Check out the local weather forecast here.
Here are some of the week’s top stories and news you may have missed:
Clark County is showing signs of economic growth as it exits the hardest period since the Great Depression, Commissioner Tom Mielke said Thursday, but more could be done to make it the most business-friendly community in the state.
Comparing the last five years to being “battered by a storm,” Mielke said there “are signs of recovery and brighter days” ahead. Still, he added, there’s plenty of work that needs to be accomplished.
“Too many county residents commute to jobs in Oregon,” Mielke said. “Too many homeowners are underwater on their mortgages and are worried about their future.”
The statements were made Thursday afternoon at the 28th annual State of the County address at the Clark County Square Dance Center. And — as they remain the county’s hot-button issues — the economy and transportation underscored the speeches, delivered by Mielke and fellow Commissioners David Madore and Steve Stuart.
Although the year ahead will pose opportunities, commissioners said, it will also likely be a period of transition.
For one, the county will be losing one commissioner by the end of the year. In January, Stuart announced he would not seek re-election. And just last week, he was named a finalist to become Ridgefield’s next city manager.
Read the full story here.
It’s now official: Sparks Home Furnishings, downtown Vancouver’s oldest business, is closing after 132 years.
The store has weathered lots of history. It started as a small tin-smithing shop, became a hardware store, was a department store and then an appliance retailer before its final bloom as a furniture store.
The business just couldn’t withstand the economic changes now underway, said Tom Craig, who confirmed this week he’s preparing for a going-out-of-business sale. Craig is selling the building at 1001 Broadway to a downtown developer for $1.7 million in a deal expected to close in June. The buyer, Ryan Hurley, plans to transform the 40,000-square-foot building into a multitenant office and retail space that includes a coffee shop for Torque Coffee Roasters and a new headquarters for Olson Engineering.
Craig, 60, plans to retire and walk away from business challenges such as fierce competition from big-box stores, his less-than-vibrant downtown location and a lack of desire from the family’s next generation to take over.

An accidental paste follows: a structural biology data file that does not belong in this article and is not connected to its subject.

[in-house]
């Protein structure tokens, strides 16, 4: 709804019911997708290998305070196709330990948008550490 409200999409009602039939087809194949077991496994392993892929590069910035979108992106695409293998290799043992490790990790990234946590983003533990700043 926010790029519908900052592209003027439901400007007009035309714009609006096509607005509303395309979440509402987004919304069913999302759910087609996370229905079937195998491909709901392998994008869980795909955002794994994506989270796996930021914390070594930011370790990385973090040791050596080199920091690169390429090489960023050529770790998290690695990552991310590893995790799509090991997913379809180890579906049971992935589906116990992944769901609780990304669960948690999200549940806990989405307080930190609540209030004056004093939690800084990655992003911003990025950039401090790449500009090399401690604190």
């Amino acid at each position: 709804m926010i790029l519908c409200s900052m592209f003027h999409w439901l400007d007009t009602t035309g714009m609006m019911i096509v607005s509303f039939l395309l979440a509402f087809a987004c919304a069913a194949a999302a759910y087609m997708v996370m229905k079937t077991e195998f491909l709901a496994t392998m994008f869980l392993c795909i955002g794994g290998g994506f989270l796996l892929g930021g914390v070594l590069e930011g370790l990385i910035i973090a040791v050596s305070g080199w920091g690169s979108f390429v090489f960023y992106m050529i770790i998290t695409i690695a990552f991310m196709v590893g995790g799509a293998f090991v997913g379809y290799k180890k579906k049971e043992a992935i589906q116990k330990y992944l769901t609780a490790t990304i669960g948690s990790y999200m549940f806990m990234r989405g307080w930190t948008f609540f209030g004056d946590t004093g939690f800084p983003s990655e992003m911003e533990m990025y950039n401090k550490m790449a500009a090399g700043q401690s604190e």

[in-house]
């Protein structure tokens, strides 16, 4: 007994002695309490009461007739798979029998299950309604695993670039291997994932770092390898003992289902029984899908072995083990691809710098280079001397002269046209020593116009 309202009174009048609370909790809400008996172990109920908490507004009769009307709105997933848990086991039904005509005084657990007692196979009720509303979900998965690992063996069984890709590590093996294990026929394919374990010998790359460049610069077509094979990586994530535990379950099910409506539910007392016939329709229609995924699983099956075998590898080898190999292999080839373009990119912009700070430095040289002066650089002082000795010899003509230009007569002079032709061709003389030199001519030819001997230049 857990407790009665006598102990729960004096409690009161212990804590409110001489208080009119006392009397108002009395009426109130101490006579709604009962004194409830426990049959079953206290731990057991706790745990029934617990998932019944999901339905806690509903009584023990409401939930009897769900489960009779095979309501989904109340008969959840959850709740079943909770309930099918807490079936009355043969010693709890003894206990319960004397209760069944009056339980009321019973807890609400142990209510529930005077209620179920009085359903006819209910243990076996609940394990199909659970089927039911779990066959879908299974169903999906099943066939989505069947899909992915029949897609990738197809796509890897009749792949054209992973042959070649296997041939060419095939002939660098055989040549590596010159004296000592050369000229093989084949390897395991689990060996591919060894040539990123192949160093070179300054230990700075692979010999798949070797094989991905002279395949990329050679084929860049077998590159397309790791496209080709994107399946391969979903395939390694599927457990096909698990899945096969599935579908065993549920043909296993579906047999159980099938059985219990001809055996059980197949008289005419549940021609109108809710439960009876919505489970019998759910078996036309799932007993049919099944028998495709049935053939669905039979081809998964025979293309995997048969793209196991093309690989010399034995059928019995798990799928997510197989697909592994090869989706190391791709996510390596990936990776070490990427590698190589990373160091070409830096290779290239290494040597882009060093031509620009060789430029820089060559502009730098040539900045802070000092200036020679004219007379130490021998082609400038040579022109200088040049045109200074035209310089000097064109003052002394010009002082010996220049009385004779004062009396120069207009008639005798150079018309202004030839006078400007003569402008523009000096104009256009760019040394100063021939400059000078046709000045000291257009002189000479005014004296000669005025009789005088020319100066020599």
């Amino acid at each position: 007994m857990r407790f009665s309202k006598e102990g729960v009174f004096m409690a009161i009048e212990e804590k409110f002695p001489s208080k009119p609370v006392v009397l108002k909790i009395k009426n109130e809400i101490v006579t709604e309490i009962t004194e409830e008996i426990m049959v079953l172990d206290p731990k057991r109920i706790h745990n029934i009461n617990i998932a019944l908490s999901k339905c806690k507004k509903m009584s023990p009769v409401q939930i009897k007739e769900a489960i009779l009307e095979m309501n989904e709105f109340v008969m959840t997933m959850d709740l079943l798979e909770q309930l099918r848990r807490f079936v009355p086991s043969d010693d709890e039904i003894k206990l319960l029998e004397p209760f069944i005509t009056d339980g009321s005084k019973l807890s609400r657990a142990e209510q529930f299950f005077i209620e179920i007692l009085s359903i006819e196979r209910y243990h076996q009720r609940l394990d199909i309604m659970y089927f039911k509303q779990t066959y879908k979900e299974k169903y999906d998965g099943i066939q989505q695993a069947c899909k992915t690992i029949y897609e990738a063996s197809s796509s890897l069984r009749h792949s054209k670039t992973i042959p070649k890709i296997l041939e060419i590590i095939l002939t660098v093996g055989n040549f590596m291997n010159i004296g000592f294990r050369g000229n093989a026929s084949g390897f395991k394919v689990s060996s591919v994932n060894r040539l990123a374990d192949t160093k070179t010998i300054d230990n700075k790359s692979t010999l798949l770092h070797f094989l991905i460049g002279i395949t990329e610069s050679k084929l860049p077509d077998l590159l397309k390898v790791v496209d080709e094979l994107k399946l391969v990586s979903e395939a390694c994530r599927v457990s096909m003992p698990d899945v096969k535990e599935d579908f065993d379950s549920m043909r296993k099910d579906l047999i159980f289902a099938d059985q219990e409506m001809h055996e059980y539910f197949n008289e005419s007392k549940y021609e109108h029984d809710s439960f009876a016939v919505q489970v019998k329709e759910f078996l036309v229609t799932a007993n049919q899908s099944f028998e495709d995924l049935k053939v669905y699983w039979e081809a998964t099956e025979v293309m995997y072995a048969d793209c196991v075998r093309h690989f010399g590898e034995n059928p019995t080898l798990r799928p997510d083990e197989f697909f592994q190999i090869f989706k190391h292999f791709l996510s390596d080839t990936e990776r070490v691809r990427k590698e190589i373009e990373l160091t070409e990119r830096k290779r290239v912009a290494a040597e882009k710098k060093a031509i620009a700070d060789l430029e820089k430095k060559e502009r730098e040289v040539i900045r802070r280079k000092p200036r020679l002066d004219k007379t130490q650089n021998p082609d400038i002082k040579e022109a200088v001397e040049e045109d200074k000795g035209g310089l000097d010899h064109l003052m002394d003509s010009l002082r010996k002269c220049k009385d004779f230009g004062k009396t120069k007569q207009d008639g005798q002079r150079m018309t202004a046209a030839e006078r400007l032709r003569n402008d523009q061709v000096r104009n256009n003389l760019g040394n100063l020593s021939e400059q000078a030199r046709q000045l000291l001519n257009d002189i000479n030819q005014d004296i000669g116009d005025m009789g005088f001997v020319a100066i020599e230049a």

On top of those forces, the state’s retail sales tax finally did him in, Craig said.
Read the full story here.
Clark County is laying it bare: It wants to prevent strip clubs from setting up shop in unincorporated areas.
At least for the time being.
Commissioners approved an emergency resolution Tuesday temporarily banning businesses where nude men or women dance. It places a 60-day moratorium on the county’s ability to receive or process applications for that type of adult business.
The resolution stems from an inquiry the county’s community planning department received in late February about whether strip clubs were allowable in certain parts of the county. There are currently no strip clubs anywhere in Clark County.
“In this case, they were asking about the ability to locate nude dancing in Clark County,” said Chris Horne, the county’s chief civil deputy prosecuting attorney.
From the county’s end, the ordinance is a preventative measure to ensure no paperwork crosses the planning department’s desk.
Based on the county’s vested rights doctrine, as long as a business application meets the letter of the law, it has the right to move forward. Vested rights disallow a jurisdiction — in this case Clark County — from passing a law prohibiting a type of development after an application has been filed.
Read the full story.
Gov. Jay Inslee visited two Vancouver Public Schools buildings Wednesday morning to hear about programs for mentoring new teachers and improving the on-time graduation rate. And he took a slight detour for an impromptu hoops session.
At McLoughlin Middle School, Inslee and his wife, Trudi, chatted with teachers and mentors who are part of a districtwide program to assist new teachers. Released from classroom duties, each mentor meets with 20 to 25 new teachers regularly, offering teaching observations and classroom management tips.
“How do I clone you across the state of Washington?” Inslee, a first-term Democrat, asked the teachers.
Inslee credits knowing the value of teacher mentors to his father, who was a new high school biology teacher in Seattle in 1951. An experienced teacher showed his dad the ropes.
Inslee told the teachers he was “trying to get seed money so other districts can follow your lead.”
The governor also visited a U.S. history class and an art class to observe how teachers and students use iPad tablets in the classroom. This is the first year all McLoughlin students have used the handheld tablets as part of the district’s 1:1 technology initiative. District voters approved a technology levy in February 2013.
Addressing the need for businesses to have workers who are trained with the newest technology, he said, “The fact that we don’t have every student in the state of Washington with access to this technology is criminal.”
Read the full story here.
Living in Vancouver offers a variety of backdrops. You might situate yourself downtown, in Hough, Arnada or Esther Short, close to the city’s annual events. Or, perhaps, you prefer a quieter setting with views of Vancouver Lake, like you might find in Northwest or Fruit Valley. Money aside, it depends on your lifestyle and your interests in the city. If you’re wondering what sort of place might be the best fit, take this quiz to help you figure out where you belong inside Vancouver city limits.